Count Roman Ostoja

He’s an interesting character. He was the person referred to as “Jan,” in Upton Sinclair’s book about his wife’s experiments in telepathy, Mental Telepathy. Ostoja was said to have mediumistic abilities.

He was also the medium who performed at a seance attended by Albert Einstein! From my book:

“In the beginning of 1931, while Rhine was refining his experiments, an excited Sinclair wrote McDougall. “Einstein is here and we have seen a great deal of him—a very lovable person.” Einstein was visiting Mount Wilson Observatory where scientists had found evidence of cosmic background radiation, the first real proof that the universe was expanding. Einstein, in turn, wanted to show the Mount Wilson scientists the beginning of his unified field theory. The Sinclairs hoped to get Einstein to attend a seance with Roman Ostoja, the medium Mary Craig had worked with in her telepathy experiments.”

Einstein agreed! (It didn’t go well, I wrote about it in more detail in my book.) I was always a little curious about Roman Ostoja. Who was he really? For instance, was he a count, or was that part of an act? What did he look like? I found a December 1953 article about him in Fate Magazine called Man of Miracles.

According to the article, in addition to being a psychic Ostoja had other talents. He’d bury himself alive for up to days at a time “to prove that man can survive for long periods of time in a state of suspended animation without air, food or water.” It was an extremely odd performance. He’d go into a hypnotic state, where “During the process he turned his tongue backward and swallowed it, so as to allow no air to enter and leave is lungs.” Physicians would verify that he had no pulse.

Apparently Leo Tolstoy and his wife Sophia witnessed one of these demonstrations, but after an hour Sophia insisted they dig him up and sure enough he was about to suffocate. The article included a picture of Ostoja with Tolstoy.


The article also mentioned another demonstration that Ostoja put on for a group of scientists and Upton Sinclair. This time a chair rose to the ceiling, books flew out of a book case, and some of the participants had their faces slapped and their hair pulled. Ultimately the article didn’t give a lot of biographical information about Ostoja.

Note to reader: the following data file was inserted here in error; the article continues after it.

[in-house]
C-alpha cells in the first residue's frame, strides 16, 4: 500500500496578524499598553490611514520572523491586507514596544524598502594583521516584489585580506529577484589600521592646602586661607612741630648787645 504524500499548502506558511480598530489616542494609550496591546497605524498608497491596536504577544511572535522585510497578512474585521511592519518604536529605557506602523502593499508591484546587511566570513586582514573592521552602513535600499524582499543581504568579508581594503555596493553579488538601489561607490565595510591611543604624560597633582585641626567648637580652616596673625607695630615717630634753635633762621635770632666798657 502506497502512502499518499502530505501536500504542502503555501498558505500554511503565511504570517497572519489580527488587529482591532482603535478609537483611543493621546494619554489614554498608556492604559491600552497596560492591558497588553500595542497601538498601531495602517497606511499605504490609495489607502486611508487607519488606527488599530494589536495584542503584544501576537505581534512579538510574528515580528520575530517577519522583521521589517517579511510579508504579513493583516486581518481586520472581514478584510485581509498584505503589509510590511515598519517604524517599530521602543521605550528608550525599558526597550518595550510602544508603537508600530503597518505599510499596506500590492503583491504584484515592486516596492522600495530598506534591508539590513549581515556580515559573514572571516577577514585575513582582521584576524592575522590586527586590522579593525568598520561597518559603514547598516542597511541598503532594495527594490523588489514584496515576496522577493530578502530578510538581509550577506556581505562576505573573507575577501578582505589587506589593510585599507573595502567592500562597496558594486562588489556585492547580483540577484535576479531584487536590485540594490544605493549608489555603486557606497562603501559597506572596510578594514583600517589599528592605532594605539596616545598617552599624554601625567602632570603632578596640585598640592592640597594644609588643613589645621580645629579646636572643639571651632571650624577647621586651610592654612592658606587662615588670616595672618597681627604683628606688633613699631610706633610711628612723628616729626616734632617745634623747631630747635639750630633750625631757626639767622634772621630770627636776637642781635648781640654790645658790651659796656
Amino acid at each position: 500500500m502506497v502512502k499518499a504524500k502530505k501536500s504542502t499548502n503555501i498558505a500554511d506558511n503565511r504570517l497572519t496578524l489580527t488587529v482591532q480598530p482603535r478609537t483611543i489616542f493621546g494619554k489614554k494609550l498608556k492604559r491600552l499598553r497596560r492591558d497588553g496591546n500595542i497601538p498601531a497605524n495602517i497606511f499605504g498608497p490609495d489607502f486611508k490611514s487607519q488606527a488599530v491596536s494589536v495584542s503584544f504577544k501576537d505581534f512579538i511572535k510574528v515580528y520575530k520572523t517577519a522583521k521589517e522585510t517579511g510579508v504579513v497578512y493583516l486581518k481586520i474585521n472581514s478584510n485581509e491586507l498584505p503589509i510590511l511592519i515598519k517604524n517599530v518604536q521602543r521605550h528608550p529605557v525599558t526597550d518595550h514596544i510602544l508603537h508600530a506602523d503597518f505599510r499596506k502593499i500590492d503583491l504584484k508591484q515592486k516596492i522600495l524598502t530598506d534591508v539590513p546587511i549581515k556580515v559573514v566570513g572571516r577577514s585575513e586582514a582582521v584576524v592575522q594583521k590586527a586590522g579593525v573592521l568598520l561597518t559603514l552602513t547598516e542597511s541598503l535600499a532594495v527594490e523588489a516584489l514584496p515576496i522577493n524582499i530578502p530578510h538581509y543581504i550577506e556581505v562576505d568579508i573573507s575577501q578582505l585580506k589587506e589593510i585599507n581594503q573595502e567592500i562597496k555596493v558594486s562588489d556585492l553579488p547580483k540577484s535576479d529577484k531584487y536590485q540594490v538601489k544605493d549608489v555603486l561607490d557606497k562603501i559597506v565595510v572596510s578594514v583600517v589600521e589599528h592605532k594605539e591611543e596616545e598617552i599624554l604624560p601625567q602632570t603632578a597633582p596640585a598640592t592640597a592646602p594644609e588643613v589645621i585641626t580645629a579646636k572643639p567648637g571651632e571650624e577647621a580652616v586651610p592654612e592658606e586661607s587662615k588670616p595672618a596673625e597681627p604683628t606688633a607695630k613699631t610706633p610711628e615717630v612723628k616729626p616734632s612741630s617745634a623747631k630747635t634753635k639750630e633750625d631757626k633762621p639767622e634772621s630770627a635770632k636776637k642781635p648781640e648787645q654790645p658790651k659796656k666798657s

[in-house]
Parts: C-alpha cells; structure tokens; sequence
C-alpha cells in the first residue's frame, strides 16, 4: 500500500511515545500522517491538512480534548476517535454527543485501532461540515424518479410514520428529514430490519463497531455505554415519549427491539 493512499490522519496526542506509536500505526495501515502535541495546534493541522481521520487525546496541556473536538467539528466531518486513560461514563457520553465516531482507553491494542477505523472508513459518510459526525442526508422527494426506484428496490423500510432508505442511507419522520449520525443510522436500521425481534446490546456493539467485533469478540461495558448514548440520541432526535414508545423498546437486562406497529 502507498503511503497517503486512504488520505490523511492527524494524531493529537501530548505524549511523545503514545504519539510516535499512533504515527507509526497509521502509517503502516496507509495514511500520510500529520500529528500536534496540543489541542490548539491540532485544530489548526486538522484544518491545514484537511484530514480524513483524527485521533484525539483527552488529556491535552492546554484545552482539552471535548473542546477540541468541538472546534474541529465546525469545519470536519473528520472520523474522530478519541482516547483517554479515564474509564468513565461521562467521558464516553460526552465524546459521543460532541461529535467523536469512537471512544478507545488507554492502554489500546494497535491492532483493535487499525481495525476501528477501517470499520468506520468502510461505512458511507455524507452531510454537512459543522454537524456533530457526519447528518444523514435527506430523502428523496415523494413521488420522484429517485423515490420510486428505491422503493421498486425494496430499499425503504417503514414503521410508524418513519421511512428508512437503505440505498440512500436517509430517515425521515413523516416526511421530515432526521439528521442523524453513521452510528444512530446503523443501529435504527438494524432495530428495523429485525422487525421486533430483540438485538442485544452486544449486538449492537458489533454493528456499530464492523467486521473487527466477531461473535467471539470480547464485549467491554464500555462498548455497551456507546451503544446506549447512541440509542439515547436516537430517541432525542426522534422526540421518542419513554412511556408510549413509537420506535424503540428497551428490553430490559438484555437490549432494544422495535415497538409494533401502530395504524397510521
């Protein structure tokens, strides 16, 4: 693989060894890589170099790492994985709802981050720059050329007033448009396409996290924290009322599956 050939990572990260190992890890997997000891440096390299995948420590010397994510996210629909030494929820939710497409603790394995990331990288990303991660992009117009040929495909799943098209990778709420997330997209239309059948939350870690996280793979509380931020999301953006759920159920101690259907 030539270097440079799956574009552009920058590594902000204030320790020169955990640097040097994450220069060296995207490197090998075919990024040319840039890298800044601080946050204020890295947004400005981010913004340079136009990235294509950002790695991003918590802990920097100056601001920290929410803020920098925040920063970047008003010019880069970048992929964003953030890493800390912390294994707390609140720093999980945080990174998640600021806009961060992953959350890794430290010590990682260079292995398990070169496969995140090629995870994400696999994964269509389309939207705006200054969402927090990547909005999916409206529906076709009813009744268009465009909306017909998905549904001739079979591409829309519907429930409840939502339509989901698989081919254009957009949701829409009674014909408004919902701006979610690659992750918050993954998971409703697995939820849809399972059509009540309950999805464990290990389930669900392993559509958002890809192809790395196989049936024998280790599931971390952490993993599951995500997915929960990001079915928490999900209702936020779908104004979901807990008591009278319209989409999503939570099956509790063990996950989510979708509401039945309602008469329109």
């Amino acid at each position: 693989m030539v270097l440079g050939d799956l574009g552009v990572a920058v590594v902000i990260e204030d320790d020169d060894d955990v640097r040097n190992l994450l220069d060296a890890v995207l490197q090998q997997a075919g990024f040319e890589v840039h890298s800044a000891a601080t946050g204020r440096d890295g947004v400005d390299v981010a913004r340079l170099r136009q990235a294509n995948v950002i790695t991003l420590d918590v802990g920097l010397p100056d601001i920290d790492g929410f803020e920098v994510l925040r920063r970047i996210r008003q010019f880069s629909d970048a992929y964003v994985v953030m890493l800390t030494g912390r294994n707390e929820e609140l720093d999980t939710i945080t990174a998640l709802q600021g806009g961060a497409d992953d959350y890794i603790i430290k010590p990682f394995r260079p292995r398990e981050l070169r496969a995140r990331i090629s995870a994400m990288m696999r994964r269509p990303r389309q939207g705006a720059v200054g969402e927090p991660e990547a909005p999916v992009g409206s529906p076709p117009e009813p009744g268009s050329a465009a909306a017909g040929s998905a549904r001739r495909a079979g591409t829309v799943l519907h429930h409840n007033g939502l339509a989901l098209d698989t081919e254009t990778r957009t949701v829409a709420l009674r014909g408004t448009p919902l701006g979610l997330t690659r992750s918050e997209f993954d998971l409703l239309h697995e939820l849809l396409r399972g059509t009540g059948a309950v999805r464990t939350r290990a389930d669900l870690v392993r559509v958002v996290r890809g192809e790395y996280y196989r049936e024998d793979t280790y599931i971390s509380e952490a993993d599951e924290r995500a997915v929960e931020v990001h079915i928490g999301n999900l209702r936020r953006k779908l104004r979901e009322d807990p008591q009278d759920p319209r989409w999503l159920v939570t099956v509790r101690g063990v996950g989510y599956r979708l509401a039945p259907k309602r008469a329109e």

It was written by Attila Von Sealay, another interesting character, who was also a medium himself. Attila appears briefly in my book in a section about electronic voice phenomena (EVP). This is the term people use for recording what they believe are the voices of the dead. From my book:

“It was a few days before Christmas. Raymond Bayless, a young man who lived in Hollywood, California, and his associate, medium Attila von Szalay, were testing an amplifying system they’d built in order to better hear what they believed were the sounds of the dead. When all the equipment was set up and ready to go, they asked for a voice to wish them a “Merry Christmas.” It was a paranormal version of “testing, testing.” They were checking the microphone and speakers before the experiment began. Seconds after they made their request however, a disembodied voice clearly said, “Merry Christmas and Happy New Year to you all.” What they did next was monumental. Apparently only two other people in the world had thought to do this before, and no one in the United States. When they heard a voice where no voice should have been, one of them reached over and turned on a tape recorder.”

I’m sorry the pictures aren’t better. The ones of Roman Ostoja come from the Fate Magazine article, and are scans of a xerox. It occurred to me that Fate Magazine must have a treasure trove of amazing pictures. I’d love to see their archives. I’m going to contact them and ask!

The picture of Attila von Szalay (I was never able to confirm which spelling was correct, it looks like he used both) came from this website.